Pronto vs Ciao or Salve
When it is right to use Pronto?
From what I've heard and read, "pronto" is used as a greeting when answering the phone. It indicates you are "ready". Ciao is much more common, informal way of saying "hello" or "goodbye". Salve I believe is a more regional way of saying "hello", although I am not certain what areas it is native to.
Salve is actually an ancient greeting; the Romans used to say "salve atque vale" (be healthy and be strong) both as hello and as bye, kind of like ciao in current Italian. Nowadays salve is a moderately formal greeting, i.e. it's less friendly than ciao and less detached than buongiorno/buonasera; it's only used when meeting though, it doesn't apply when parting ways.
I only took two levels of Latin, but my understanding is:
When it was Latin, rather than Italian, salve meant greetings/hello/welcome as well as farewell/goodbye.
Ave atque vale (ave meaning something along the lines of "hail," more of a recognition of respect.) meant "hail and goodbye" - a phrase used to send off the dead respectfully. Salve wouldn't be used in its place logistically, but I suppose "ave" was more suited for military applications and "salve" for something less dire.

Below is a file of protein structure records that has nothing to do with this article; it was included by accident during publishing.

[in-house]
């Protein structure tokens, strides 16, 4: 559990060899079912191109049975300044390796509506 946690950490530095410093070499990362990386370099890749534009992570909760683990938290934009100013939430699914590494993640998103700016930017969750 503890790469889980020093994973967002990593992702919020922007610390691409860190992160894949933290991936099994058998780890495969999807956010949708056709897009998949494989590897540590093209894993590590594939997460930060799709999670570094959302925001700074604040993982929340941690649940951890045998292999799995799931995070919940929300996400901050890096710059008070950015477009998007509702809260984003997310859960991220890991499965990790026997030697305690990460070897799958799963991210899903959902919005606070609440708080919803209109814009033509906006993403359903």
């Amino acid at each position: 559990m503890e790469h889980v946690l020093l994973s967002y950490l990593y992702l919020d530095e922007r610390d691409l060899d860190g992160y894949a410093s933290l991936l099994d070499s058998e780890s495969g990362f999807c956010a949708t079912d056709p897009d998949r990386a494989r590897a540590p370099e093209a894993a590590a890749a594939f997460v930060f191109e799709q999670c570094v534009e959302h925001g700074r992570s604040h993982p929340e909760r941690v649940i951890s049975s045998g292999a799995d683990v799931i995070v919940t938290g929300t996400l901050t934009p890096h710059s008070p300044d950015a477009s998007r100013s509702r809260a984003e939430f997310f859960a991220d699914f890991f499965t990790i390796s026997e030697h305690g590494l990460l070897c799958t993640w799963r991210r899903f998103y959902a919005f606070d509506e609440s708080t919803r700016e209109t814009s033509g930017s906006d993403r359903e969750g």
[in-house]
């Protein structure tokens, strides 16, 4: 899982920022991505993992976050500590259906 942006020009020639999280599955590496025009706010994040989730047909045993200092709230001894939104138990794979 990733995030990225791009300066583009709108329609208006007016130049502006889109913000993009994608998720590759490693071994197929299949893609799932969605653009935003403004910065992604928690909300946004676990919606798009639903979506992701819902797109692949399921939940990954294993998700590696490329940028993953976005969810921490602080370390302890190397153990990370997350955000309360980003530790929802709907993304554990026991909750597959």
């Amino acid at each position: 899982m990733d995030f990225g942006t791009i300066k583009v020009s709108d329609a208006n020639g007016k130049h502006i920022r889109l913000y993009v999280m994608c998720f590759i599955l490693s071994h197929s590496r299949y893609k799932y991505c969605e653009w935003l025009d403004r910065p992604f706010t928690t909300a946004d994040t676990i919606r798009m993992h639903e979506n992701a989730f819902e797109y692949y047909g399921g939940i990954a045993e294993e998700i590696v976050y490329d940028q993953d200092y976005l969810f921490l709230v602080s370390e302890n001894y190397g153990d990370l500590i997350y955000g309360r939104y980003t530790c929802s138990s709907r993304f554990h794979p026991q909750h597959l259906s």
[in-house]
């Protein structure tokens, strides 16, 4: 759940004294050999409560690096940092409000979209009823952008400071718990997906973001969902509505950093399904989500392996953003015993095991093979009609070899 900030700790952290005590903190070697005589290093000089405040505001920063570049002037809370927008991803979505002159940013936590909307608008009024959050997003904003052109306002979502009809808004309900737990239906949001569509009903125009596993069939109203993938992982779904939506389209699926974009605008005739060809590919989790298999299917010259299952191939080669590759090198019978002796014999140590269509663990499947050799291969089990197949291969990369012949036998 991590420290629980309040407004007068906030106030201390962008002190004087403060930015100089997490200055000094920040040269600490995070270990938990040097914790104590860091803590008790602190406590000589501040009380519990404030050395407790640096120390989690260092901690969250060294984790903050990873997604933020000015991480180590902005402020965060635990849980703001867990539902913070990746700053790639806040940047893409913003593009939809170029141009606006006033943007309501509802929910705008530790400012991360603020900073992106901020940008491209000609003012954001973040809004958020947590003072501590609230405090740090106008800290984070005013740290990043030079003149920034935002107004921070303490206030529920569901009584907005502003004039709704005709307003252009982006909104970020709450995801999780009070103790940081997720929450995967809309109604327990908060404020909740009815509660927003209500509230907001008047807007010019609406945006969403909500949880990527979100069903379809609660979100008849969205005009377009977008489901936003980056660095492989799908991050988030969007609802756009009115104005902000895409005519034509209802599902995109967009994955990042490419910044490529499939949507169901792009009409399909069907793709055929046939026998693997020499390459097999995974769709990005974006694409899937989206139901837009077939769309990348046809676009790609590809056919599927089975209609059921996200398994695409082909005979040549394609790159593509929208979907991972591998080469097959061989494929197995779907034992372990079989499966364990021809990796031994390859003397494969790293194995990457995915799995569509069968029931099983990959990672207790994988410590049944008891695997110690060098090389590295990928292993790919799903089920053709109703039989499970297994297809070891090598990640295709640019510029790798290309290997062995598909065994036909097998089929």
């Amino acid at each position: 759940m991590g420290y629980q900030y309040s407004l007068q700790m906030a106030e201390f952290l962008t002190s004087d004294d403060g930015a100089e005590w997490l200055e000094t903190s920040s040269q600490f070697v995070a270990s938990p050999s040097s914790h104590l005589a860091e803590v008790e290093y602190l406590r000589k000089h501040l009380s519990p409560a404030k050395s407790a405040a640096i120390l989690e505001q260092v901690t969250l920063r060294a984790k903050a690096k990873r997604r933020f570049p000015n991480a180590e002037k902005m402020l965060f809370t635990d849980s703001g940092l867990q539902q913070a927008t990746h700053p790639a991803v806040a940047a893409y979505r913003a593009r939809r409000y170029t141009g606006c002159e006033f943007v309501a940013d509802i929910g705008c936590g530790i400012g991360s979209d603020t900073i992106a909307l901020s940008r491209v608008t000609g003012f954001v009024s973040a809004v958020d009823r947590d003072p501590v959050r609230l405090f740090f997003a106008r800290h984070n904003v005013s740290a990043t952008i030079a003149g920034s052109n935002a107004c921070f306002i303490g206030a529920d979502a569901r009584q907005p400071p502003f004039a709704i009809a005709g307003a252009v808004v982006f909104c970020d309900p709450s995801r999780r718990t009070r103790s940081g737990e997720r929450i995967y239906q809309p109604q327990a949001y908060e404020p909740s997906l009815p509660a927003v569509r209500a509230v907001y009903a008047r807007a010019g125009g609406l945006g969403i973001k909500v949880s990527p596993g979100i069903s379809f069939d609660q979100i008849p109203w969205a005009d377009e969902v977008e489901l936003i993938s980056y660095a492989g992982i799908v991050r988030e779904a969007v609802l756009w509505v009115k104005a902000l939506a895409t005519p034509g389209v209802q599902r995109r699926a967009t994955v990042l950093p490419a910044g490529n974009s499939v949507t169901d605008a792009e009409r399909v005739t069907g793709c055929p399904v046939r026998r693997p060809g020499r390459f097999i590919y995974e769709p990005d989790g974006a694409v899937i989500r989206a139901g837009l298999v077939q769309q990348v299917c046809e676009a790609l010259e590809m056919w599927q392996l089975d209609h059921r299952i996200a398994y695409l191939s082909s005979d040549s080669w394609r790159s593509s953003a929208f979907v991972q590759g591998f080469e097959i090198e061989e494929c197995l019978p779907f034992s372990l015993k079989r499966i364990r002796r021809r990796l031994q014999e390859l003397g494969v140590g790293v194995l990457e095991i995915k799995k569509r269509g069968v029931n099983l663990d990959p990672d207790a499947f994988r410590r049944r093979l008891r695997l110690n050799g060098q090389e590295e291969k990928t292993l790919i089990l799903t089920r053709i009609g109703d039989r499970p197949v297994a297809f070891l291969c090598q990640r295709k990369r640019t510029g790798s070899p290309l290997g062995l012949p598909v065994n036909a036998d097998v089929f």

Yes, although not always; it works when addressing friendly someone you need to show respect to, or formally a mixed group (it works especially well in formal emails since it gets rid of the "timing" problem of buongiorno/buonasera), or simply when undecided on the level of formality to use in the greeting. Like all middle solutions it's popular with some people and avoided by others.